As the world grapples with the COVID-19 pandemic, the impact on people and livelihoods is likely to be felt for months, even years, to come. Researchers warn that up to half a billion people could slide into poverty globally, reversing three decades of progress. Governments have recently moved to jumpstart economies and ease social restrictions, but months of lockdowns, layoffs and stay-at-home measures mean it will take time for people and businesses to bounce back.
In developing countries especially, where most people survive on the informal economy, the road to recovery is likely to be even longer and steeper. According to estimates, some 1.6 billion people in the informal economy could lose their livelihoods as a result of the pandemic. The pressures on, and limited resources in, developing economies make it difficult for governments to provide adequate—if any—relief support. That’s why a growing number of investors, donors, and other actors have rallied to step in and support low-income and vulnerable populations during the pandemic.
Microfinance institutions (MFIs) can be critical partners in reaching the most affected populations effectively and efficiently. As institutions that serve people at the base of the economic pyramid—where the need for assistance is greatest during crises—MFIs already have the clientele, infrastructure and trust necessary for an impactful COVID-19 response. Against this background, FINCA Impact Finance recently helped form the Microfinance Coalition to add the industry’s voice to the COVID-19 response. The institutions in the coalition collectively serve more than 80 million people, nearly three-quarters of whom are women.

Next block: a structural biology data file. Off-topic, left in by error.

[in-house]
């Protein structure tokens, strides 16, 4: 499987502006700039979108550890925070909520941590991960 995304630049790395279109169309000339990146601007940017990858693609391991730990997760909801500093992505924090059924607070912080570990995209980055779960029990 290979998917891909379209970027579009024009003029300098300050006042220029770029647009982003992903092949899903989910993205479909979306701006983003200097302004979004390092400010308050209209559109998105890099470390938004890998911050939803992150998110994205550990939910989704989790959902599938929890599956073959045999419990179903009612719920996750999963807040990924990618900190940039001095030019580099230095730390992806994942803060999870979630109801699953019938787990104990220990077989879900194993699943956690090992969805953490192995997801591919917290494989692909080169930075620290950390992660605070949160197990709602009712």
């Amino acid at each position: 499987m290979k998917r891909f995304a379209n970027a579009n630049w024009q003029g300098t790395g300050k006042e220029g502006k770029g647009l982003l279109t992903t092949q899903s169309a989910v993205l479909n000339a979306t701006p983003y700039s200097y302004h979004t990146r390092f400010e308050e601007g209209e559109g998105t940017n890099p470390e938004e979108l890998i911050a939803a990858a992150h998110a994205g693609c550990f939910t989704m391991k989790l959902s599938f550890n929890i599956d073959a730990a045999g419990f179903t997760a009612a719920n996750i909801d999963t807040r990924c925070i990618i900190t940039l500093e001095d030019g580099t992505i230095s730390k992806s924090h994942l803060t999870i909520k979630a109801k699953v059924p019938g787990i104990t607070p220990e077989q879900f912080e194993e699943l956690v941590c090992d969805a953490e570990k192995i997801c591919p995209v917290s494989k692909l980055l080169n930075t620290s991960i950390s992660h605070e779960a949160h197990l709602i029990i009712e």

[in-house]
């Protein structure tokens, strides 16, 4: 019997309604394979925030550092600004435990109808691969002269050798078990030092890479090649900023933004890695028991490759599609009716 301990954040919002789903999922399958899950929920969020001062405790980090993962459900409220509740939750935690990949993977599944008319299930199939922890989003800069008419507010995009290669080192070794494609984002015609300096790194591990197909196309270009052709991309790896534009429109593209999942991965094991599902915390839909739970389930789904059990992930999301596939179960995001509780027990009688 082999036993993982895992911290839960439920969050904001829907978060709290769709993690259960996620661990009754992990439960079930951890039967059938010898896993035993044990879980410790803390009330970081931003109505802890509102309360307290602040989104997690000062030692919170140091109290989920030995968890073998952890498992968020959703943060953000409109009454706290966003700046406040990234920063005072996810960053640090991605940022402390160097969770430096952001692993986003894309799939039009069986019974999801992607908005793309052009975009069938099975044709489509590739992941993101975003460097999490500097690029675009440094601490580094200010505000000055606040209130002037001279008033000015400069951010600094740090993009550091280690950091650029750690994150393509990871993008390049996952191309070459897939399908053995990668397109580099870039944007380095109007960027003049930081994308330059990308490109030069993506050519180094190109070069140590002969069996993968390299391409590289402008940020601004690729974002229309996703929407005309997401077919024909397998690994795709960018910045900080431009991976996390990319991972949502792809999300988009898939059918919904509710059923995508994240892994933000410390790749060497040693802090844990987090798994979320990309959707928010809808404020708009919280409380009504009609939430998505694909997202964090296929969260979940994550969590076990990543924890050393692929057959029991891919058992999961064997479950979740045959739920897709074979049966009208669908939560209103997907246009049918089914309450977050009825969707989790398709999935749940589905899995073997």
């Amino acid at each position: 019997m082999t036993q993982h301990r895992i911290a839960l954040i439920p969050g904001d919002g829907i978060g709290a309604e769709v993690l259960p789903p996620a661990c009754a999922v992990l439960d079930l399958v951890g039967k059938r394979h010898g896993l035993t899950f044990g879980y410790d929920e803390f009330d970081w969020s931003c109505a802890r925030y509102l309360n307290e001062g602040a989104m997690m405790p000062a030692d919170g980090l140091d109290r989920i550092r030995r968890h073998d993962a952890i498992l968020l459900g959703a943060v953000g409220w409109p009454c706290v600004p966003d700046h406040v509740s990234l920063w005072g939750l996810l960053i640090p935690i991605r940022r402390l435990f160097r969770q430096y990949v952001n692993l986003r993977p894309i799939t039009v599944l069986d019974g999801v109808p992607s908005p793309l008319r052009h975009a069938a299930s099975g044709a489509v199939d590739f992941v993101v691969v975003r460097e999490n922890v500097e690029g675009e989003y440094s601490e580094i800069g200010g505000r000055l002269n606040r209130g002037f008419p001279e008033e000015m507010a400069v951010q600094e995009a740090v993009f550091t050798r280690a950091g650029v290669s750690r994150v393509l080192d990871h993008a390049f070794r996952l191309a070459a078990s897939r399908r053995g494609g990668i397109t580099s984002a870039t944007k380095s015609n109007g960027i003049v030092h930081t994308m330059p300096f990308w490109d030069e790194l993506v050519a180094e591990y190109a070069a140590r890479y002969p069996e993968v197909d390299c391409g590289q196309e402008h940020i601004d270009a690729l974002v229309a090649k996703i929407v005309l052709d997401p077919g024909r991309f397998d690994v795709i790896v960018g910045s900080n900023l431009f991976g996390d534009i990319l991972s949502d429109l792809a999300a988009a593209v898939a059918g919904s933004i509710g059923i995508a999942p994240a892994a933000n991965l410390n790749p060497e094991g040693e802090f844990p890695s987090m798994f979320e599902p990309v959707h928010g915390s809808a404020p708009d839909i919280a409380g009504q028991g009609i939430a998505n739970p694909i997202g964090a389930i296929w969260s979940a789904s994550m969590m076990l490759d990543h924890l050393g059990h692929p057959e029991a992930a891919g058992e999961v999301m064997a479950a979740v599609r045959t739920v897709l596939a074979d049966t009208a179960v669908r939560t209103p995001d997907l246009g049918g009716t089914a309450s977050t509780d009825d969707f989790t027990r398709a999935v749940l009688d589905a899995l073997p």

If leveraged strategically, the world’s MFIs could save millions of livelihoods. The access they provide to credit, savings and other financial tools for self-employment activities will be even more needed in a post-pandemic world in which formal employment has been decimated. They can be core partners in putting emergency relief funds into the hands of the most marginalized until the economy starts to rebound. And they can leverage their offices and agents in the distribution of emergency supplies as well as up-to-date and accurate information about the virus.
But to do any of this, MFIs need assistance and support from investors, policymakers and donors. MFIs need their investors to work with them to allow them to stay in business. They need policymakers to ensure that measures taken to protect big banks that primarily serve the well-off also protect small banks that serve the poor. And they need donors to help them cover the losses that they are likely to incur and continue to onboard the world’s poor into the digital economy.
The Microfinance Coalition stands ready to partner in COVID-19 relief and recovery efforts.